WILDLIFE: New rhino home at Rasomati – One-horned inmates to arrive from Jaldapara before pujas – shifting the current heritage to areas decimated by Bengal, no outcry from Gorkha-Adivasi conservationists ?!!
FROM THE TELEGRAPH CORRESPONDENT
Cooch Behar, June 22: Three Indian one-horned rhinos will make the grassy forests of Rasomati their home before the pujas, making the wetland the third habitat of the animal in the state.
“Following a state wildlife board’s recent decision, we are going to shift two females and a male rhino from Jaldapara Wildlife Sanctuary to Rasomati before the pujas,” state forest minister Ananta Roy said yesterday. He added that Rs 4 crore had been sanctioned for the project.
The Rasomati wetlands, 18km from here, covers 1,665 hectares. Of them, 650 hectares has been chosen for the rhino habitat. “We have planted the species of grass that the rhinos prefer on 60 hectares and also created a waterbody as the animals like to wallow to keep away parasites from their skin. A canal has been excavated around the proposed habitat and the water-carrying capacity of the huge ox-bow lake in the forest has also been improved,” a senior official said.
According to principal chief conservator of forests Atanu Raha, Rasomati will be the third rhino habitat centre in the state after Jaldapara that has 120 of the animal and Gorumara with 33.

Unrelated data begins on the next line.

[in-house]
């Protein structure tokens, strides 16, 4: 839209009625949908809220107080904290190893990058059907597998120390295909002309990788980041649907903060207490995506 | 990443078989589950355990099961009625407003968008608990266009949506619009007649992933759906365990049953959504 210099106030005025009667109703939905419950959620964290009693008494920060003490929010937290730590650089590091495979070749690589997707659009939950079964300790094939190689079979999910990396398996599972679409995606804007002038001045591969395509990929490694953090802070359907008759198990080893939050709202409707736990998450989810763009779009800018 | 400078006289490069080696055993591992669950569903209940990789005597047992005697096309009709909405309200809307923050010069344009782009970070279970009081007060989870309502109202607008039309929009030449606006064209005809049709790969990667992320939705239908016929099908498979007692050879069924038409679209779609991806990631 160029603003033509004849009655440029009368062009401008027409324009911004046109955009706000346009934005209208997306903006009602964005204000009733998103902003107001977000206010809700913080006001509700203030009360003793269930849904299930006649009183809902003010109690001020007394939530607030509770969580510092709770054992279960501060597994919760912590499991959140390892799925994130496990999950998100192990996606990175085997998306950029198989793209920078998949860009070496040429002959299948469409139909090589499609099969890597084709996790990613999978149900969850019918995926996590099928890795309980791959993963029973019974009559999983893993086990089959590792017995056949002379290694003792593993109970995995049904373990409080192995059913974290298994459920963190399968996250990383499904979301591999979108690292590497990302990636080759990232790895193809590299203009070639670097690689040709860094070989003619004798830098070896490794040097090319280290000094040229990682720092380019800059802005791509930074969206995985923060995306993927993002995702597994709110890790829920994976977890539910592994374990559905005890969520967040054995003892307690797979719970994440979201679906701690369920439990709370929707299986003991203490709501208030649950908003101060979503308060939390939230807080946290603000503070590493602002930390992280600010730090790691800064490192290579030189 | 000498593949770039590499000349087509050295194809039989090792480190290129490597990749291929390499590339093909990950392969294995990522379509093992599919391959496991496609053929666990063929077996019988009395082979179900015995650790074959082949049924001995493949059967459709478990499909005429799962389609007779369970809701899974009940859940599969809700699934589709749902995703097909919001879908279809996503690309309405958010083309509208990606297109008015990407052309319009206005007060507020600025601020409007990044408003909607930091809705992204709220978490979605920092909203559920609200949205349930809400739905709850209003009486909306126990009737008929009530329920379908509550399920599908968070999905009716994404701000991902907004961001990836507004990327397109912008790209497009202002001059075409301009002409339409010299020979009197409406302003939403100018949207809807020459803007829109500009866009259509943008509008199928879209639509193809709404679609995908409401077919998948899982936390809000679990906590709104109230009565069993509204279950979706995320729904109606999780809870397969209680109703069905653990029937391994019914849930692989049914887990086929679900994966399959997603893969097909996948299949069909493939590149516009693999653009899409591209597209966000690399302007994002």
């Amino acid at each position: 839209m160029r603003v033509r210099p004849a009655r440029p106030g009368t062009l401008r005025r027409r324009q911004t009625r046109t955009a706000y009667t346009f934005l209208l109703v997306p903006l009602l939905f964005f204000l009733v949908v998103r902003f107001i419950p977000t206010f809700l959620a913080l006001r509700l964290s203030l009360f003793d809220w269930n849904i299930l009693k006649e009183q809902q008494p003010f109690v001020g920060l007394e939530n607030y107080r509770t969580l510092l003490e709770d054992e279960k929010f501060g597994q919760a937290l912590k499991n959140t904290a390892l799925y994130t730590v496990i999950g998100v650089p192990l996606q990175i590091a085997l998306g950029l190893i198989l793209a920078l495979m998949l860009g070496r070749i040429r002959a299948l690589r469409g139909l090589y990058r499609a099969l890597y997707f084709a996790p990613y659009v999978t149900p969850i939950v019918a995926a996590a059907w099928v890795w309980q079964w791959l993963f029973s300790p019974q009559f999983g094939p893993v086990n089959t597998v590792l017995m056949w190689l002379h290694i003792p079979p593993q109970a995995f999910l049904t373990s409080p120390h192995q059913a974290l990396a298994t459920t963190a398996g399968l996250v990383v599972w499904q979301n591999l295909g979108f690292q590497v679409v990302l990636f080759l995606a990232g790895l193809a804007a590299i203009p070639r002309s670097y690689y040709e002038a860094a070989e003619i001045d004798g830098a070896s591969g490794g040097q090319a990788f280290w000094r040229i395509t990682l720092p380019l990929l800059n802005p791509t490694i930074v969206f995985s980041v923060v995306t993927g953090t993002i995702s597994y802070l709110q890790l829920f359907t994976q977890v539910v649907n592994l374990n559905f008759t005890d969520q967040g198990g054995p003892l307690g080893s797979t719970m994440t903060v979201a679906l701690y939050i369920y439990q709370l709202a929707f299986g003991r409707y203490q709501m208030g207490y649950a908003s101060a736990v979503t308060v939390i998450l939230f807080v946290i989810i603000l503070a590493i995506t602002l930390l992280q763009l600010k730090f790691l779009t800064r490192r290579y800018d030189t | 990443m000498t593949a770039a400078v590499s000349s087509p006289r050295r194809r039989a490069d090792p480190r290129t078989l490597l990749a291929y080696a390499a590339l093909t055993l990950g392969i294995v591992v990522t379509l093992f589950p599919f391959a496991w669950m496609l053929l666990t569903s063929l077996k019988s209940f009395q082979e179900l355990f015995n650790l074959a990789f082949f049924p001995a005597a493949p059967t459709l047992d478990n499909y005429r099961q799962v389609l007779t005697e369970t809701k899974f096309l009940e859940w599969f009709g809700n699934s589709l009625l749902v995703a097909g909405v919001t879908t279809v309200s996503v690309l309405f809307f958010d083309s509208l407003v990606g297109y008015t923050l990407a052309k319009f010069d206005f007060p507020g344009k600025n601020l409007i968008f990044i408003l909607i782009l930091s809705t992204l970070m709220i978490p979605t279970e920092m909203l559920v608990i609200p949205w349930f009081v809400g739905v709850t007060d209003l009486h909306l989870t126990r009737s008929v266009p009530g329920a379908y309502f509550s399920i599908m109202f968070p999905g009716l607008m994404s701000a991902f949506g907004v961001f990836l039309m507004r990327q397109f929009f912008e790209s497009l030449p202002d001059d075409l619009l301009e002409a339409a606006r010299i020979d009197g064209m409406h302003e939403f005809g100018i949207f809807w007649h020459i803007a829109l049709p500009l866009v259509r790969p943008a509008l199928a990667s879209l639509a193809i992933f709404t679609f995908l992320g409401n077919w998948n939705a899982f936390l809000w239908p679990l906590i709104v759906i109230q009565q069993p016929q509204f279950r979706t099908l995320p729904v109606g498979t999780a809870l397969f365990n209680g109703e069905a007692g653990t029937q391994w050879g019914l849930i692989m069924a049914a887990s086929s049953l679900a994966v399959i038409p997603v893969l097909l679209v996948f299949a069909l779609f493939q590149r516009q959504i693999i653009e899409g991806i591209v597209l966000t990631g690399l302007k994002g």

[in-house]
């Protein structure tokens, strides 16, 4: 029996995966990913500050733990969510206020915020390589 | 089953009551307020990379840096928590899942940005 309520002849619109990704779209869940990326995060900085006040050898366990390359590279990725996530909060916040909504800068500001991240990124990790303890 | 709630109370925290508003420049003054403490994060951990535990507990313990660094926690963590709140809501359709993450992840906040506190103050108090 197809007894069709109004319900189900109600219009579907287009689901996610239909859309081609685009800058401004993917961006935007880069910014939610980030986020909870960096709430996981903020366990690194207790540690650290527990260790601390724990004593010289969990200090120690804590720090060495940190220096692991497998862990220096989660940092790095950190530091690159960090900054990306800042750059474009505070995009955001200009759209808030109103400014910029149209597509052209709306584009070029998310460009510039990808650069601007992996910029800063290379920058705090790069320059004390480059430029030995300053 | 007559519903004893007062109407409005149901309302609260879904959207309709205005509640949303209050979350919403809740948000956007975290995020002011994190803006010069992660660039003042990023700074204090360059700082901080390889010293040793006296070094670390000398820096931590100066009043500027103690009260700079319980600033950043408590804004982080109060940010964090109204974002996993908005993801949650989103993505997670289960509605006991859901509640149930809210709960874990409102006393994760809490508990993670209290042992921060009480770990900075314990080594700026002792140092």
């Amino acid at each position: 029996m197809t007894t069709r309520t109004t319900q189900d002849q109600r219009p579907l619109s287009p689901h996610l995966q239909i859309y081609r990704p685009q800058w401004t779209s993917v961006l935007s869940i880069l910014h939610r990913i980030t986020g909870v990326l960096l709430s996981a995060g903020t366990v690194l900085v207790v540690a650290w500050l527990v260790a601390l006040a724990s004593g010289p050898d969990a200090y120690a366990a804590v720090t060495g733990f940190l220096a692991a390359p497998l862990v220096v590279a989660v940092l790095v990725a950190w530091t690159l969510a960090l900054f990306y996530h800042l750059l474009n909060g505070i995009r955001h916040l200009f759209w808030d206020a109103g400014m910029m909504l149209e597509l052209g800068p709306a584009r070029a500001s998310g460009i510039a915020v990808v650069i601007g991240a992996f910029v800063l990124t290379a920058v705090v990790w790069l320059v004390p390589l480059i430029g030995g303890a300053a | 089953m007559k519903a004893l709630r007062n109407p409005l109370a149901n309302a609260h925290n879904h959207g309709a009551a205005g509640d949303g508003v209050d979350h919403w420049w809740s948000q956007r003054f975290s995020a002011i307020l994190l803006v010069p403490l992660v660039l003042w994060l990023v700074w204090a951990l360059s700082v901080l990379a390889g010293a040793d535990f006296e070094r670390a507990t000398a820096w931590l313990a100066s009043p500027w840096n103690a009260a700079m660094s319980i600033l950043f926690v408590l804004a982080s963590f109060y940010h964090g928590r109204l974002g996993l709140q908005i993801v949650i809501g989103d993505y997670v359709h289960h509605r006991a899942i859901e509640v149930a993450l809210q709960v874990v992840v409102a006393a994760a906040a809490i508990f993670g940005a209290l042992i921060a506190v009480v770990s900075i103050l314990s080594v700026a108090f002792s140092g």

The minister, who laid the foundation stone for the enclosure to house the three rhinos at Rasomati, said the department had begun developing the forest as an attractive tourist spot about seven years ago.
“There is already a 60-metre-tall watchtower, picnic spots and provisions for boating in Rasomati.” Work on the construction of two tourist cottages and a nature interpretation centre is also on.
“The erstwhile princes of Cooch Behar used to hunt in this forest as it was teeming with wildlife. Later on Rasomati came under tremendous pressure from wildlife and timber poachers. However, we have been able to reverse the trend by forest protection schemes and by replanting trees,” Roy said.
Over the past several years Rasomati has again become home to many animals, which had been introduced. The department’s report says that Rasomati houses around 200 spotted deer, 20 leopards and six bison.
According to a forest official, Rasomati with a good forest cover is an ideal habitat for wild animals. “The Chilapata forest is 15km away and animals often walk down the banks of the Torsa to come here in search for food at nights. We have been observing that some of these animals, particularly deer and bison, are not returning to where they came from,” the official said.
Raha said efforts were on to bring rhinos from Kaziranga in Assam. “We are exploring the possibility of introducing fresh genetic stock into the rhino population in north Bengal,” Raha added.
The forest department has also decided to have a gharial and peacock park in Kholta, close to Alipurduar, about 20km from here. “We are also trying to complete these before the pujas,” the minister said.